Gasoline compression ignition exhibits both opportunities and challenges as an approach to achieve cleaner engines. This work addresses the underlying factors, using a newly built optical engine to visualise the combustion processes. The study covers the whole load range, linking the concepts of low to medium load LTC to high load, CDC-like gasoline combustion. The first part of the results presents a transition from HCCI to PPC, coupling the combustion characteristics to the level of premixing and the combustion chamber bulk temperature. The second part describes a likely cause of UHC and suggests a potential method to reduce the, using multiple injections. In this study, laser diagnostics are used to trace the fuel distribution. Second to last, an intermediate load step between PPC and high load is described, addressing the difficulties of high pressure rise rates by utilizing double injection strategies. The last part presents high load gasoline operation and the factors behind soot reduction in comparison to diesel combustion. These results provides a wide but collective baseline of the fundamentally different combustion modes in gasoline compression ignition, linked over the whole load range. (Less)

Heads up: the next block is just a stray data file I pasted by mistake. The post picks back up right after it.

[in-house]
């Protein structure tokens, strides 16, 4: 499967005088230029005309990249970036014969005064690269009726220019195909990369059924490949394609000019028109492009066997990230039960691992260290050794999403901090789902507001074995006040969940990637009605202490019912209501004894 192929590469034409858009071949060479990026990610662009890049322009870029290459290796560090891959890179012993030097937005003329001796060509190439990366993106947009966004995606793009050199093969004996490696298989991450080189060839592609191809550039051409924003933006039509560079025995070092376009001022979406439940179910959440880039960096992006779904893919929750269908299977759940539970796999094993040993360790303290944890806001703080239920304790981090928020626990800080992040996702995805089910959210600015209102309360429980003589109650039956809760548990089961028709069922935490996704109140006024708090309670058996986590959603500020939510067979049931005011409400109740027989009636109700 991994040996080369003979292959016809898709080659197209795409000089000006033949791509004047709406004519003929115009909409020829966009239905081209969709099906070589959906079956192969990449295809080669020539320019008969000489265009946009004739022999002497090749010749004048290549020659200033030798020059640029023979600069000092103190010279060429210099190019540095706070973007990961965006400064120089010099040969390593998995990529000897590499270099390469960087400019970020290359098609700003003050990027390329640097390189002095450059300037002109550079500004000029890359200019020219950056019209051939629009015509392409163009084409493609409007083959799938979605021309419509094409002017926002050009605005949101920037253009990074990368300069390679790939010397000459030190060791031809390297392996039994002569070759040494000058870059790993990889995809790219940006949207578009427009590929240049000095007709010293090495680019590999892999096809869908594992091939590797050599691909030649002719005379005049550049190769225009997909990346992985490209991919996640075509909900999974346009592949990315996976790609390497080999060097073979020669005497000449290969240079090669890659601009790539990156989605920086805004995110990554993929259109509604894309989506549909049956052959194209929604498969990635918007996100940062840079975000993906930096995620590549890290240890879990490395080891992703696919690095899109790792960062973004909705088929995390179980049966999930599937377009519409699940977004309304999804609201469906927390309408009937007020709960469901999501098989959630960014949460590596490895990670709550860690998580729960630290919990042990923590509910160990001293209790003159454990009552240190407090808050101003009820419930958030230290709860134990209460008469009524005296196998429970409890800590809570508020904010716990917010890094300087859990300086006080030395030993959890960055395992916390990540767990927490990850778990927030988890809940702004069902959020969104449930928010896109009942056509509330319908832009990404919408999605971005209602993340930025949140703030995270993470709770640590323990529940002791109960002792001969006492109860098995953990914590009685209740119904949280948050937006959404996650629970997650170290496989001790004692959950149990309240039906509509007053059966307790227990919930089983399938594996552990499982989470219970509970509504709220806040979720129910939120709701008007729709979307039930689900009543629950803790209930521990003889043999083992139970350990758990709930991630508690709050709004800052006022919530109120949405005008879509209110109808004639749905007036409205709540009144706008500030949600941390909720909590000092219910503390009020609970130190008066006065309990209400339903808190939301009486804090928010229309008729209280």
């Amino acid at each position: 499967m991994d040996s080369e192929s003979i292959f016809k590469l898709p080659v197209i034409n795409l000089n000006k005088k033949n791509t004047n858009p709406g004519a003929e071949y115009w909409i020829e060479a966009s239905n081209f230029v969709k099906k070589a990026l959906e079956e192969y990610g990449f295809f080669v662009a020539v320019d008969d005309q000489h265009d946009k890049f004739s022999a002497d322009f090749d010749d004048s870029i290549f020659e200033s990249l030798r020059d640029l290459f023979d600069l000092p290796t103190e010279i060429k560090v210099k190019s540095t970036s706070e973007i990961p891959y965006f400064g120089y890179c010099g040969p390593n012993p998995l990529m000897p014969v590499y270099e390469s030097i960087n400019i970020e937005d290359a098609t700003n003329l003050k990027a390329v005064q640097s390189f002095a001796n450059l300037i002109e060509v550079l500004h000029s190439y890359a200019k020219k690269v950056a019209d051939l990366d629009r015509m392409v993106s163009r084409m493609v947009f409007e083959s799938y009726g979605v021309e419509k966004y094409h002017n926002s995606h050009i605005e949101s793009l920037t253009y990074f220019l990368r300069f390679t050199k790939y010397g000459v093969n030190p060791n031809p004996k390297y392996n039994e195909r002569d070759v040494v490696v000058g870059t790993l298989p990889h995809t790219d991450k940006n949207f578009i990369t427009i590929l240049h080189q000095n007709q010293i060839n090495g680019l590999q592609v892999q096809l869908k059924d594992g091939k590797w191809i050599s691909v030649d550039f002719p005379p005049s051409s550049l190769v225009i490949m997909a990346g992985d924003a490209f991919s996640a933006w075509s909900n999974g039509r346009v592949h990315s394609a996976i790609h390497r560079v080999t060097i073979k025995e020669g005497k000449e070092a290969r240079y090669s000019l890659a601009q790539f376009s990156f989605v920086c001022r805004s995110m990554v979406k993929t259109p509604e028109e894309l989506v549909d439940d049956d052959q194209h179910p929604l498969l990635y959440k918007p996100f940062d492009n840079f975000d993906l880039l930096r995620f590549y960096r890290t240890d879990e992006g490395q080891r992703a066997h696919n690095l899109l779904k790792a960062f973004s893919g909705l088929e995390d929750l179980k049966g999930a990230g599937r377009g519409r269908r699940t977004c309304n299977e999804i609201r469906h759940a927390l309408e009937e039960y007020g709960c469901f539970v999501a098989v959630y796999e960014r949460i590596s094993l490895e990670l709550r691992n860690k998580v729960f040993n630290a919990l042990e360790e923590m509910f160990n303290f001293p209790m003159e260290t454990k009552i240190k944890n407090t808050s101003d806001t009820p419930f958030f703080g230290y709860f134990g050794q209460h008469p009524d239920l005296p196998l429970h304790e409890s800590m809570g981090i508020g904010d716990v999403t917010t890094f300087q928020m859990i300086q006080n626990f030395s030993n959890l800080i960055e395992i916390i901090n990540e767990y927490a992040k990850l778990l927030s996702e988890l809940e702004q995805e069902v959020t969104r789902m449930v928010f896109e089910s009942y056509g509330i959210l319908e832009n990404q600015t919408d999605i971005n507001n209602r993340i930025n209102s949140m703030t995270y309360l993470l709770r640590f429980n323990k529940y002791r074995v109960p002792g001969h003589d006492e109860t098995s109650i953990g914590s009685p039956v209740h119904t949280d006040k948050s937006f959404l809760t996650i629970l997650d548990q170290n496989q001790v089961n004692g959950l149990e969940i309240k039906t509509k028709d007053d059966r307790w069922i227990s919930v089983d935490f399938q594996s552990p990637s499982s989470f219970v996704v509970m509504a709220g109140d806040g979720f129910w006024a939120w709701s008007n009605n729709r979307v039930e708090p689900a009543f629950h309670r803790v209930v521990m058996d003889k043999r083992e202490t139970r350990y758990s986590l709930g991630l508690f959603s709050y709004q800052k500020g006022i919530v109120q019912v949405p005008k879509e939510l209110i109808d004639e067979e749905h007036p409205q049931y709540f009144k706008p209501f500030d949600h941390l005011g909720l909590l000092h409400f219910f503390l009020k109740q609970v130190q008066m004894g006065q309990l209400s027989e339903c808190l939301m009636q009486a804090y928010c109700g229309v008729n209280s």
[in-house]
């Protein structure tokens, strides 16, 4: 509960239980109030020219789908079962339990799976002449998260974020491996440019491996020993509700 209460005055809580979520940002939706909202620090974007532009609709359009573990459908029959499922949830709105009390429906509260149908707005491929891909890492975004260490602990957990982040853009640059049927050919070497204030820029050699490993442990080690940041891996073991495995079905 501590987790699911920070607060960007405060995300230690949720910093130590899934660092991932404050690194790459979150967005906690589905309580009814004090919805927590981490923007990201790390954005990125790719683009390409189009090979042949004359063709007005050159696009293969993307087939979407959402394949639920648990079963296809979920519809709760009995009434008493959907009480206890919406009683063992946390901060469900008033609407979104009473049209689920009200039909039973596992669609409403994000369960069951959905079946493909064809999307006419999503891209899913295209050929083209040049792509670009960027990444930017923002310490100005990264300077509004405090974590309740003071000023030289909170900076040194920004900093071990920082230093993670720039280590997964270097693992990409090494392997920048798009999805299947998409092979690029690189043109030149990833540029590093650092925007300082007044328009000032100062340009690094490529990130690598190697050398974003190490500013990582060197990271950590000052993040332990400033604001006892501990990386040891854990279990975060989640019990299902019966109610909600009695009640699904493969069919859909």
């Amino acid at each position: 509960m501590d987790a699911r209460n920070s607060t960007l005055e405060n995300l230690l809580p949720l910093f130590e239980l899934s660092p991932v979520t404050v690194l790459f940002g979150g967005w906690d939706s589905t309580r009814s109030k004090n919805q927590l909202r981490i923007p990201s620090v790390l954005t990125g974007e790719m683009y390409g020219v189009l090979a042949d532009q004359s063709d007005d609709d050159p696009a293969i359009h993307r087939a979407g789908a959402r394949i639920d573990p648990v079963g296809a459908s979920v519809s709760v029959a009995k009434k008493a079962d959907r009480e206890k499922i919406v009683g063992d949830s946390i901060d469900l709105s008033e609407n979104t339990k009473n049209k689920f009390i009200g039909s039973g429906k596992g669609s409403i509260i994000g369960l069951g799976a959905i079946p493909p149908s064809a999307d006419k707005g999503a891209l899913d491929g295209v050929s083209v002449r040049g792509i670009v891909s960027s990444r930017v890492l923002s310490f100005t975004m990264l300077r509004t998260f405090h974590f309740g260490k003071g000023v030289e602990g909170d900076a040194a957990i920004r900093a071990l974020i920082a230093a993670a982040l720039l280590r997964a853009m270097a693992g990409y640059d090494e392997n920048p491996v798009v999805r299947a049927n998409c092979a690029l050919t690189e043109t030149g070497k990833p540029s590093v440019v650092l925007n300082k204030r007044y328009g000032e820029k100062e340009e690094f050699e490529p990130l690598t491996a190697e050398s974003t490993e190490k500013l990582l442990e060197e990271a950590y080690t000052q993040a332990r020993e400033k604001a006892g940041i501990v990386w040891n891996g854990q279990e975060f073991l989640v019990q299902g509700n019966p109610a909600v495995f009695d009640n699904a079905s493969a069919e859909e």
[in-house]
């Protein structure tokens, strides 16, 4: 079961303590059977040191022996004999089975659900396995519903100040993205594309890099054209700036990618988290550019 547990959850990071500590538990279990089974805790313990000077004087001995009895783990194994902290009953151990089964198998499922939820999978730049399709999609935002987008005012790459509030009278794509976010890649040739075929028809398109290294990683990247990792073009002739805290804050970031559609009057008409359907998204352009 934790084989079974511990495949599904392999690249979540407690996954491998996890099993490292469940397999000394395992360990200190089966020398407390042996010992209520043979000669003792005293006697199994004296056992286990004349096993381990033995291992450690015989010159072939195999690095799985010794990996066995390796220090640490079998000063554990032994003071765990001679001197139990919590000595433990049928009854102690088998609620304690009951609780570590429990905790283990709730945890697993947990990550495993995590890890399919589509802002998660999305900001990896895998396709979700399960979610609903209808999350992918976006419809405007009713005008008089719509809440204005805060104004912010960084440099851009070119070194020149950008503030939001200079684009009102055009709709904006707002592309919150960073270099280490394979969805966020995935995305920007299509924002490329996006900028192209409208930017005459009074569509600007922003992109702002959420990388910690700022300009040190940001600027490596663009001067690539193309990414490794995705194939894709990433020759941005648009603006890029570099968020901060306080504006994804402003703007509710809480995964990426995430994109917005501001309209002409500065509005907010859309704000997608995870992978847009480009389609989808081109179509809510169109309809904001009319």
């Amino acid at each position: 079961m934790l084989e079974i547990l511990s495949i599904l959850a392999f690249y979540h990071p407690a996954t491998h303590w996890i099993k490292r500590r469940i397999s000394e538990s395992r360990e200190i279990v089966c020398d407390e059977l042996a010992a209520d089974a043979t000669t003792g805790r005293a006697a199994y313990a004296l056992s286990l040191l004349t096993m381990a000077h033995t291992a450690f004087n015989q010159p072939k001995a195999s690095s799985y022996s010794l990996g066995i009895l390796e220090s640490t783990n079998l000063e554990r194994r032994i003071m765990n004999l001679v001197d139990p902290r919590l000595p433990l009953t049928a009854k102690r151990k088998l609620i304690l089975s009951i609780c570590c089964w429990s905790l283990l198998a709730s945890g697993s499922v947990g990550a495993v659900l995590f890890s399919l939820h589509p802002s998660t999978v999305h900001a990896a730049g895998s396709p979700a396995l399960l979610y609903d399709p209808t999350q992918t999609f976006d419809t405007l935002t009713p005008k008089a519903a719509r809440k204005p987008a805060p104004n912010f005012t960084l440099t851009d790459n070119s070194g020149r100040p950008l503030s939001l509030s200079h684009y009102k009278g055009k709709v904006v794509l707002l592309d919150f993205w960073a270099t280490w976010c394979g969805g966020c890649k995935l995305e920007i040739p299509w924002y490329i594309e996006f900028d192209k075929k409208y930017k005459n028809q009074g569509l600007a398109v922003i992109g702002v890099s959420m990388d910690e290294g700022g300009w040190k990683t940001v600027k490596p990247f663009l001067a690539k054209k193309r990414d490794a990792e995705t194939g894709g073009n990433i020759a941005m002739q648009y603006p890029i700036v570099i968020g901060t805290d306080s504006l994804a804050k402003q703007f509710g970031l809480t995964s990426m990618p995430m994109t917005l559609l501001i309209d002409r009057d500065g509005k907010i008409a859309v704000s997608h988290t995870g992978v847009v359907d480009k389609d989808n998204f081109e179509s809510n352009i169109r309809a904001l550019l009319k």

Please use this url to cite or link to this publication:
author
supervisor
opponent
  • Professor Benajes, Jésus, Universitat Politecnica de Valencia, Spain
organization
alternative title
Optical Diagnostics of Gasoline Compression Ignition : HCCI-PPC-Diffusion Combustion
publishing date
type
Thesis
publication status
unpublished
subject
keywords
Optical engine, LTC, HCCI, PPC, Gasoline, High load
pages
195 pages
publisher
Department of Energy Sciences, Lund University
defense location
Lecture hall M:B at the M-building, Ole Römers väg 1, Lund University, Faculty of Engineering LTH, Lund
defense date
2017-06-02 10:15
ISBN
978-91-7753-312-2
978-91-7753-311-5
language
English
LU publication?
yes
id
0e72937e-44c9-4774-a6ae-e8f1982aacc4
date added to LUP
2017-05-08 10:10:05
date last changed
2017-05-19 13:45:23
@phdthesis{0e72937e-44c9-4774-a6ae-e8f1982aacc4,